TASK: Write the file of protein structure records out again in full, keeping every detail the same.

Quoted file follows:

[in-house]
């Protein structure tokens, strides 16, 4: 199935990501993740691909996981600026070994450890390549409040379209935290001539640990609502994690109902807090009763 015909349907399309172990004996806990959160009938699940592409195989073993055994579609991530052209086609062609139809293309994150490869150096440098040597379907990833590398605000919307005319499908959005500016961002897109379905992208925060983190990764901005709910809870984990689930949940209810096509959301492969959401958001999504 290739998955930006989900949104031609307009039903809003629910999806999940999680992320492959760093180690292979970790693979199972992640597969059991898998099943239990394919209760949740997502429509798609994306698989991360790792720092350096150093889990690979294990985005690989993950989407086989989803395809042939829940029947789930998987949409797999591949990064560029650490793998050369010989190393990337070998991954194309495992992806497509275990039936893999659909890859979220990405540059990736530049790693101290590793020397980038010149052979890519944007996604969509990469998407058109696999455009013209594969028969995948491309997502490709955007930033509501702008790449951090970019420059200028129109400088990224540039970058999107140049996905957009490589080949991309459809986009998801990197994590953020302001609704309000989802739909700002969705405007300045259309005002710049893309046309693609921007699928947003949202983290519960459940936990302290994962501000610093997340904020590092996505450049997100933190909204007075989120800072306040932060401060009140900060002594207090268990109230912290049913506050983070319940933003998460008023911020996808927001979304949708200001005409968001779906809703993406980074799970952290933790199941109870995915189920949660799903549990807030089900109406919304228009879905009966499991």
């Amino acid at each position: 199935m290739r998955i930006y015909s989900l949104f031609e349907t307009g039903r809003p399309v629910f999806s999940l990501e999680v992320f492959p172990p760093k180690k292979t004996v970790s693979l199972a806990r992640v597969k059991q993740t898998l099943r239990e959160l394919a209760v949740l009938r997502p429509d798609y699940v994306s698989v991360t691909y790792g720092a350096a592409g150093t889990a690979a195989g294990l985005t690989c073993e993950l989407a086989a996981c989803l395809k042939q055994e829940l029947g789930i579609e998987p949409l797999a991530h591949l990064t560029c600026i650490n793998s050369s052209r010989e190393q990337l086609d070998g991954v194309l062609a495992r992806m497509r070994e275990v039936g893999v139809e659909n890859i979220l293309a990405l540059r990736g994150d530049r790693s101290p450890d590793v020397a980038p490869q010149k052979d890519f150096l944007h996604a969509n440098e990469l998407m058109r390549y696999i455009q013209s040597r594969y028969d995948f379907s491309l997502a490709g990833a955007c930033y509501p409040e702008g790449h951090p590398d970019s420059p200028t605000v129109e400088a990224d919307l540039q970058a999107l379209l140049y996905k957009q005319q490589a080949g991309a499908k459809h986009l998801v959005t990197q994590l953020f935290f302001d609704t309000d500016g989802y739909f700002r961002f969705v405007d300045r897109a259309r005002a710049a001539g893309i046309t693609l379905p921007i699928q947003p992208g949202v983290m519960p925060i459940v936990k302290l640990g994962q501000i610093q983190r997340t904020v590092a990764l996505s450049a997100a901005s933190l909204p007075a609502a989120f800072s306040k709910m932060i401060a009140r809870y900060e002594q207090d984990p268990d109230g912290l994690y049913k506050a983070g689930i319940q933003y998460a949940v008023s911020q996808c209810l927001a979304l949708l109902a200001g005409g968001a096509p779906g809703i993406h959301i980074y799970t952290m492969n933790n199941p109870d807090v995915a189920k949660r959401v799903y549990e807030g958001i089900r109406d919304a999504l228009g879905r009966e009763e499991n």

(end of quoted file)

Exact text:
[in-house]
């Protein structure tokens, strides 16, 4: 199935990501993740691909996981600026070994450890390549409040379209935290001539640990609502994690109902807090009763 015909349907399309172990004996806990959160009938699940592409195989073993055994579609991530052209086609062609139809293309994150490869150096440098040597379907990833590398605000919307005319499908959005500016961002897109379905992208925060983190990764901005709910809870984990689930949940209810096509959301492969959401958001999504 290739998955930006989900949104031609307009039903809003629910999806999940999680992320492959760093180690292979970790693979199972992640597969059991898998099943239990394919209760949740997502429509798609994306698989991360790792720092350096150093889990690979294990985005690989993950989407086989989803395809042939829940029947789930998987949409797999591949990064560029650490793998050369010989190393990337070998991954194309495992992806497509275990039936893999659909890859979220990405540059990736530049790693101290590793020397980038010149052979890519944007996604969509990469998407058109696999455009013209594969028969995948491309997502490709955007930033509501702008790449951090970019420059200028129109400088990224540039970058999107140049996905957009490589080949991309459809986009998801990197994590953020302001609704309000989802739909700002969705405007300045259309005002710049893309046309693609921007699928947003949202983290519960459940936990302290994962501000610093997340904020590092996505450049997100933190909204007075989120800072306040932060401060009140900060002594207090268990109230912290049913506050983070319940933003998460008023911020996808927001979304949708200001005409968001779906809703993406980074799970952290933790199941109870995915189920949660799903549990807030089900109406919304228009879905009966499991």
């Amino acid at each position: 199935m290739r998955i930006y015909s989900l949104f031609e349907t307009g039903r809003p399309v629910f999806s999940l990501e999680v992320f492959p172990p760093k180690k292979t004996v970790s693979l199972a806990r992640v597969k059991q993740t898998l099943r239990e959160l394919a209760v949740l009938r997502p429509d798609y699940v994306s698989v991360t691909y790792g720092a350096a592409g150093t889990a690979a195989g294990l985005t690989c073993e993950l989407a086989a996981c989803l395809k042939q055994e829940l029947g789930i579609e998987p949409l797999a991530h591949l990064t560029c600026i650490n793998s050369s052209r010989e190393q990337l086609d070998g991954v194309l062609a495992r992806m497509r070994e275990v039936g893999v139809e659909n890859i979220l293309a990405l540059r990736g994150d530049r790693s101290p450890d590793v020397a980038p490869q010149k052979d890519f150096l944007h996604a969509n440098e990469l998407m058109r390549y696999i455009q013209s040597r594969y028969d995948f379907s491309l997502a490709g990833a955007c930033y509501p409040e702008g790449h951090p590398d970019s420059p200028t605000v129109e400088a990224d919307l540039q970058a999107l379209l140049y996905k957009q005319q490589a080949g991309a499908k459809h986009l998801v959005t990197q994590l953020f935290f302001d609704t309000d500016g989802y739909f700002r961002f969705v405007d300045r897109a259309r005002a710049a001539g893309i046309t693609l379905p921007i699928q947003p992208g949202v983290m519960p925060i459940v936990k302290l640990g994962q501000i610093q983190r997340t904020v590092a990764l996505s450049a997100a901005s933190l909204p007075a609502a989120f800072s306040k709910m932060i401060a009140r809870y900060e002594q207090d984990p268990d109230g912290l994690y049913k506050a983070g689930i319940q933003y998460a949940v008023s911020q996808c209810l927001a979304l949708l109902a200001g005409g968001a096509p779906g809703i993406h959301i980074y799970t952290m492969n933790n199941p109870d807090v995915a189920k949660r959401v799903y549990e807030g958001i089900r109406d919304a999504l228009g879905r009966e009763e499991n």